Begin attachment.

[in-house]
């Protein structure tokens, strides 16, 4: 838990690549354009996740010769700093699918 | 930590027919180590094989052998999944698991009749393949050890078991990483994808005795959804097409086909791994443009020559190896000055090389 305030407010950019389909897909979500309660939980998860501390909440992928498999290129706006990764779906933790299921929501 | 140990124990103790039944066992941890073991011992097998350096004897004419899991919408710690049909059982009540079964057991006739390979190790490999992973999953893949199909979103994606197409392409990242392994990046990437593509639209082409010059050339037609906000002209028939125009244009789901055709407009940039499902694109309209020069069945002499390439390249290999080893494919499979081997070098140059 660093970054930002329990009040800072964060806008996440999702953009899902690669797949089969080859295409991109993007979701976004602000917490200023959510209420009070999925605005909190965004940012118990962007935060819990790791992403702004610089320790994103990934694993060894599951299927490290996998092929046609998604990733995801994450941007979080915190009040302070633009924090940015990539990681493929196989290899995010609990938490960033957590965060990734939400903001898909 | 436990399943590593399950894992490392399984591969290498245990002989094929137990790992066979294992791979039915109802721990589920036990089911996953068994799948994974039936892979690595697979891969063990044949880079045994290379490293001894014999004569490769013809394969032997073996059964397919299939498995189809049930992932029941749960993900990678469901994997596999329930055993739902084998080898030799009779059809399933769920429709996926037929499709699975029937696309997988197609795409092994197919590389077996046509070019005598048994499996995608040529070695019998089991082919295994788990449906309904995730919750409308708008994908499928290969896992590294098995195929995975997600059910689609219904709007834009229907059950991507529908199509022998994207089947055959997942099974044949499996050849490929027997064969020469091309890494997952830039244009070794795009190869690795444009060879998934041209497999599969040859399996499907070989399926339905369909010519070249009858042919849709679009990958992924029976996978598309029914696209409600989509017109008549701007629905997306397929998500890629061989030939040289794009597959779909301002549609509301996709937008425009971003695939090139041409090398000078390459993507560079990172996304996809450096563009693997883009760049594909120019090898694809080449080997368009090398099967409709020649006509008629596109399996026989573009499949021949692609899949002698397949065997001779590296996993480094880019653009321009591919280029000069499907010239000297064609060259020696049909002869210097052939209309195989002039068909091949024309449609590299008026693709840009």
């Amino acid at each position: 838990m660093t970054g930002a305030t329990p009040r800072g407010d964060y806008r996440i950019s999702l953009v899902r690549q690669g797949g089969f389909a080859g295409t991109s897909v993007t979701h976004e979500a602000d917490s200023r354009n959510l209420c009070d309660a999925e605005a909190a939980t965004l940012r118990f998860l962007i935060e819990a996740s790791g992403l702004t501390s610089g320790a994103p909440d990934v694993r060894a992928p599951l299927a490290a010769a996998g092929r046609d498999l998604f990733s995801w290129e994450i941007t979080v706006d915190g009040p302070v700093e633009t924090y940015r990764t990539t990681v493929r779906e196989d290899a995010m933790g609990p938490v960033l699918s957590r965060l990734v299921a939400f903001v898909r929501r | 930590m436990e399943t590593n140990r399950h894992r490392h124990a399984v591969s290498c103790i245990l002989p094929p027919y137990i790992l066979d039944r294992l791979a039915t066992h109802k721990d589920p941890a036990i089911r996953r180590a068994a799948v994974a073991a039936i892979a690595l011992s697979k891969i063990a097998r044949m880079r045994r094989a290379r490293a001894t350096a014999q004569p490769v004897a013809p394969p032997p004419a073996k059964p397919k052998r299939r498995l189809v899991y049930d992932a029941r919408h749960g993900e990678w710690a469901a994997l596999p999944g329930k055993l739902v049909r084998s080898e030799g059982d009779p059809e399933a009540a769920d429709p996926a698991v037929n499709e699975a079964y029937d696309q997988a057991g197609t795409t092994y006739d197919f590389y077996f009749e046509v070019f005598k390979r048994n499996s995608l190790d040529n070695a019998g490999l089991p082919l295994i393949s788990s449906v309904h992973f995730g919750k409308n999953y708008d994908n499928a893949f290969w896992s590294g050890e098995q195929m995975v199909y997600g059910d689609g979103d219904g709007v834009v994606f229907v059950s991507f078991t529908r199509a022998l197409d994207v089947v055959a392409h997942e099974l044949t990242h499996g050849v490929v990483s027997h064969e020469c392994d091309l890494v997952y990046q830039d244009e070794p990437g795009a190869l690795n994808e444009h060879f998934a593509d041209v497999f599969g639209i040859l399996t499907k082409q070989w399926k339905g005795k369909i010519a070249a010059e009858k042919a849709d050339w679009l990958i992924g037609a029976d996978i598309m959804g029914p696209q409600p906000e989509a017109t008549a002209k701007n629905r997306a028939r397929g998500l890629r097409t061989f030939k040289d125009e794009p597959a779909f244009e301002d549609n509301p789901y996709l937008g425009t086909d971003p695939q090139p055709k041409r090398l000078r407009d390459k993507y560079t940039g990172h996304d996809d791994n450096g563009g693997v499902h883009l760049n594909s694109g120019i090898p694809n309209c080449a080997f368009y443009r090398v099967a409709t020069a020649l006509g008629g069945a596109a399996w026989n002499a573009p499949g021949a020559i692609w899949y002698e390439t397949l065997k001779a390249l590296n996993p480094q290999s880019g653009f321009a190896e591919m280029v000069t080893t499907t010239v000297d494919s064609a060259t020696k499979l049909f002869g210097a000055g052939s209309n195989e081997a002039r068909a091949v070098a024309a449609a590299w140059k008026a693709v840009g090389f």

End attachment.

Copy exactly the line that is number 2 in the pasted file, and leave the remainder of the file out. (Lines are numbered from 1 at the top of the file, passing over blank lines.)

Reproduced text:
């Protein structure tokens, strides 16, 4: 838990690549354009996740010769700093699918 | 930590027919180590094989052998999944698991009749393949050890078991990483994808005795959804097409086909791994443009020559190896000055090389 305030407010950019389909897909979500309660939980998860501390909440992928498999290129706006990764779906933790299921929501 | 140990124990103790039944066992941890073991011992097998350096004897004419899991919408710690049909059982009540079964057991006739390979190790490999992973999953893949199909979103994606197409392409990242392994990046990437593509639209082409010059050339037609906000002209028939125009244009789901055709407009940039499902694109309209020069069945002499390439390249290999080893494919499979081997070098140059 660093970054930002329990009040800072964060806008996440999702953009899902690669797949089969080859295409991109993007979701976004602000917490200023959510209420009070999925605005909190965004940012118990962007935060819990790791992403702004610089320790994103990934694993060894599951299927490290996998092929046609998604990733995801994450941007979080915190009040302070633009924090940015990539990681493929196989290899995010609990938490960033957590965060990734939400903001898909 | 436990399943590593399950894992490392399984591969290498245990002989094929137990790992066979294992791979039915109802721990589920036990089911996953068994799948994974039936892979690595697979891969063990044949880079045994290379490293001894014999004569490769013809394969032997073996059964397919299939498995189809049930992932029941749960993900990678469901994997596999329930055993739902084998080898030799009779059809399933769920429709996926037929499709699975029937696309997988197609795409092994197919590389077996046509070019005598048994499996995608040529070695019998089991082919295994788990449906309904995730919750409308708008994908499928290969896992590294098995195929995975997600059910689609219904709007834009229907059950991507529908199509022998994207089947055959997942099974044949499996050849490929027997064969020469091309890494997952830039244009070794795009190869690795444009060879998934041209497999599969040859399996499907070989399926339905369909010519070249009858042919849709679009990958992924029976996978598309029914696209409600989509017109008549701007629905997306397929998500890629061989030939040289794009597959779909301002549609509301996709937008425009971003695939090139041409090398000078390459993507560079990172996304996809450096563009693997883009760049594909120019090898694809080449080997368009090398099967409709020649006509008629596109399996026989573009499949021949692609899949002698397949065997001779590296996993480094880019653009321009591919280029000069499907010239000297064609060259020696049909002869210097052939209309195989002039068909091949024309449609590299008026693709840009």